Rebase small changes before pushing

Try to rebase little changes on top of master (or any other development branch) before pushing, it makes the history much better readable. Here is a safe way to do so.

If we have already commited and merged changes to local master:

git checkout master
git fetch origin    # important, otherwise we rebase to outdated
git rebase origin/master
git push origin master

with git config --global pull.rebase true this can be shortcutted to

git pull

Or after we have commited to a feature branch:

git checkout feature
git fetch origin
git rebase origin/master
git checkout master
git merge origin/master --ff-only
git merge feature --ff-only
git push origin master

If during push it refuses to upload ('not fast forward...') then repeat the procedure, because someone else has pushed between your fetch and push.

Tip: use rebase -i ... to simplify/fixup/beautify your changeset.

Code style

Pyrocko source code must follow the PEP8 coding standards. It must pass the code style check provided by the flake8 tool.

Additionally,

  • use i/n convention for indices and counts
    • e.g. for istation in range(nstations):
  • do not abbreviate words unless this would result in ridiculously long names
  • use British english, e.g.
    • 'modelling' rather than 'modeling'
    • 'analyser' rather than 'analyzer'
    • 'optimiser' rather than 'optimizer'
  • log and exception messages:
    • capital beginning
    • final period
    • Progress actions should end with ..., e.g. Generating report's archive...
    • e.g. raise ProblemDataNotAvailable('No problem data available (%s).' % dirname)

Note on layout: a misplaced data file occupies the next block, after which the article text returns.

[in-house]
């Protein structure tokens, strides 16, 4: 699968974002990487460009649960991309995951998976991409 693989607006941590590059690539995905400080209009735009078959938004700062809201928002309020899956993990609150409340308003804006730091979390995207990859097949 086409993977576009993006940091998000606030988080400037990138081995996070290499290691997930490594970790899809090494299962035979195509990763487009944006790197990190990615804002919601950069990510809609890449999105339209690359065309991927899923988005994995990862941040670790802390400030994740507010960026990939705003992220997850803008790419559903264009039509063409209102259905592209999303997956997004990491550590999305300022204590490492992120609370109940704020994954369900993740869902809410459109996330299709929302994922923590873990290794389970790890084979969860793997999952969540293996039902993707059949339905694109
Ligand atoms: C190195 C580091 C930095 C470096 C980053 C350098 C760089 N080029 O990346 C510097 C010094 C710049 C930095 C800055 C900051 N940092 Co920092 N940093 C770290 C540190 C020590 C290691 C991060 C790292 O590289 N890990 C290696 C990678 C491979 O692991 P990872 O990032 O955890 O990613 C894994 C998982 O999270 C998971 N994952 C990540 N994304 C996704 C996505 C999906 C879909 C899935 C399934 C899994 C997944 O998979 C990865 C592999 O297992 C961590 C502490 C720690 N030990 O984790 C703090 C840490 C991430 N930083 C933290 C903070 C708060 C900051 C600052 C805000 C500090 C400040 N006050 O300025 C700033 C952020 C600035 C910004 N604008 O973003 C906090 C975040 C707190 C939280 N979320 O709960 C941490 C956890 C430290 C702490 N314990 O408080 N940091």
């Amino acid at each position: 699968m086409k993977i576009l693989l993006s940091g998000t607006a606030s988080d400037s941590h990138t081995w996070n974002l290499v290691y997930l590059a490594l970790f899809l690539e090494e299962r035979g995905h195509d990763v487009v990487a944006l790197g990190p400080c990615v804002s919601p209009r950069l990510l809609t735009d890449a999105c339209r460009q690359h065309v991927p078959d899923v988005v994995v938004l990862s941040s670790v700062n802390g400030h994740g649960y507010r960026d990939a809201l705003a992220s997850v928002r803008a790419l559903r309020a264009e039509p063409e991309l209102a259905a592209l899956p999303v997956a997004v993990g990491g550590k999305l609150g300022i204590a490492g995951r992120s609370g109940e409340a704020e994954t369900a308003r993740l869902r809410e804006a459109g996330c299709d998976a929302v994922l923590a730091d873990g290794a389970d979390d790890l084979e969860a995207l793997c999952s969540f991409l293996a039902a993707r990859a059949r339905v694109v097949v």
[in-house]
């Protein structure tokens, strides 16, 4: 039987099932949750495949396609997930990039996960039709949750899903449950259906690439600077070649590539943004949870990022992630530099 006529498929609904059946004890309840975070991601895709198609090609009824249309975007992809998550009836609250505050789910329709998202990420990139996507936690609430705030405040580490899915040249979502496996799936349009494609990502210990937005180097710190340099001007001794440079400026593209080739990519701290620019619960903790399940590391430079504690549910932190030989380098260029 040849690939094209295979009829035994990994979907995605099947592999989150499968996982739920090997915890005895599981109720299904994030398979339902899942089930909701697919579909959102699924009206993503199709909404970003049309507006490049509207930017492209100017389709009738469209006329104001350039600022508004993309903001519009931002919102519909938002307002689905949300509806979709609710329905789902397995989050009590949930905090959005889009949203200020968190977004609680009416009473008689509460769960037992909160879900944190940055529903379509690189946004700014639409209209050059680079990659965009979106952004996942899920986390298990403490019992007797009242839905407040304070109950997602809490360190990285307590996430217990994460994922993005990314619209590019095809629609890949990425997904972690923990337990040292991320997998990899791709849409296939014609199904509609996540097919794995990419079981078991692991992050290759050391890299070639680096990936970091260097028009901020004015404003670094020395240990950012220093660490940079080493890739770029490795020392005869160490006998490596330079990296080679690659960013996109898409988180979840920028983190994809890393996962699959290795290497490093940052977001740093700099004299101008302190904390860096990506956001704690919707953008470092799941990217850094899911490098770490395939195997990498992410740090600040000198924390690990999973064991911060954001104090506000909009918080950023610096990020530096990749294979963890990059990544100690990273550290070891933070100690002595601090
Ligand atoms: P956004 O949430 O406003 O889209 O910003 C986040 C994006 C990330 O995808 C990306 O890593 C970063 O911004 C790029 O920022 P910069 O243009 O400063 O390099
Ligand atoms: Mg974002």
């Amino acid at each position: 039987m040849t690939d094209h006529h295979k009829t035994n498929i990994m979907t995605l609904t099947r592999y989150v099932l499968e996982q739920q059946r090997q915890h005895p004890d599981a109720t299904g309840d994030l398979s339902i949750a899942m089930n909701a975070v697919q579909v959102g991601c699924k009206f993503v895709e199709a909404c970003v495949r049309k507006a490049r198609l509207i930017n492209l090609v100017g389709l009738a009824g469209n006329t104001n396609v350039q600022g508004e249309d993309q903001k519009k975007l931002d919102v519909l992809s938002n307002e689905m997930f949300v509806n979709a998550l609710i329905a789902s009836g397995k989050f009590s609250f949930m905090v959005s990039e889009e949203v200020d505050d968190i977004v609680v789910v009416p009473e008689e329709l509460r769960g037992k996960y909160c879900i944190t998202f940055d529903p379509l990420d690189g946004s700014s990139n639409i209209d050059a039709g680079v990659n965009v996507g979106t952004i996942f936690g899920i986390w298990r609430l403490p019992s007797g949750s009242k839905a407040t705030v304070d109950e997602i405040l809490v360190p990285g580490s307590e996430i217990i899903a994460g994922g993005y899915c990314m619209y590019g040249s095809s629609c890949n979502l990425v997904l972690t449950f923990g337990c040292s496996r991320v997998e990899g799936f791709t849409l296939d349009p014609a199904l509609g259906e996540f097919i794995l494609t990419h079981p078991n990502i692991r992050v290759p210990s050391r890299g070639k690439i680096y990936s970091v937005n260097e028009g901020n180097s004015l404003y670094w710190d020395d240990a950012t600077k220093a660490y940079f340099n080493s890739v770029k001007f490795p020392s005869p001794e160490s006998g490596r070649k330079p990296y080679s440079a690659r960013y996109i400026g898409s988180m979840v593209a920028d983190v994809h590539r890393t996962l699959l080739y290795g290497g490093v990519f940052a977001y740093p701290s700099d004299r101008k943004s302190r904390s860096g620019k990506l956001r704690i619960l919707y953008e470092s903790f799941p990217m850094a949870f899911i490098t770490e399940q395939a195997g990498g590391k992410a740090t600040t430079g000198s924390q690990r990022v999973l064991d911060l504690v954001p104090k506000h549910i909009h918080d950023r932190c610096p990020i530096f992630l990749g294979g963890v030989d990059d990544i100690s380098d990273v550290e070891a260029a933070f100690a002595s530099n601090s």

• in-text names must be quoted; not needed after colons
  • docstrings:
    • Docs are built with Sphinx, use rst syntax.
    • Follow the usual convention 1 line summary, blank line, description.

Use pre-commit

The repository comes with a pre-commit config to check the code with flake8 before commiting.

Install the git-hook with:

pre-commit install

Documentation

Pyrocko's documentation is built using the Sphinx tool. See the docs in the project root directory. Build with make html in docs.

Text style rules:

  • titles: only capitalize first word
  • use British english

License

GNU General Public License, Version 3, 29 June 2007

Copyright © 2018 Helmholtz Centre Potsdam GFZ German Research Centre for Geosciences, Potsdam, Germany and University of Kiel, Kiel, Germany.

Pyrocko is free software: you can redistribute it and/or modify it under the terms of the GNU General Public License as published by the Free Software Foundation, either version 3 of the License, or (at your option) any later version. Pyrocko is distributed in the hope that it will be useful, but WITHOUT ANY WARRANTY; without even the implied warranty of MERCHANTABILITY or FITNESS FOR A PARTICULAR PURPOSE. See the GNU General Public License for more details. You should have received a copy of the GNU General Public License along with this program. If not, see http://www.gnu.org/licenses/.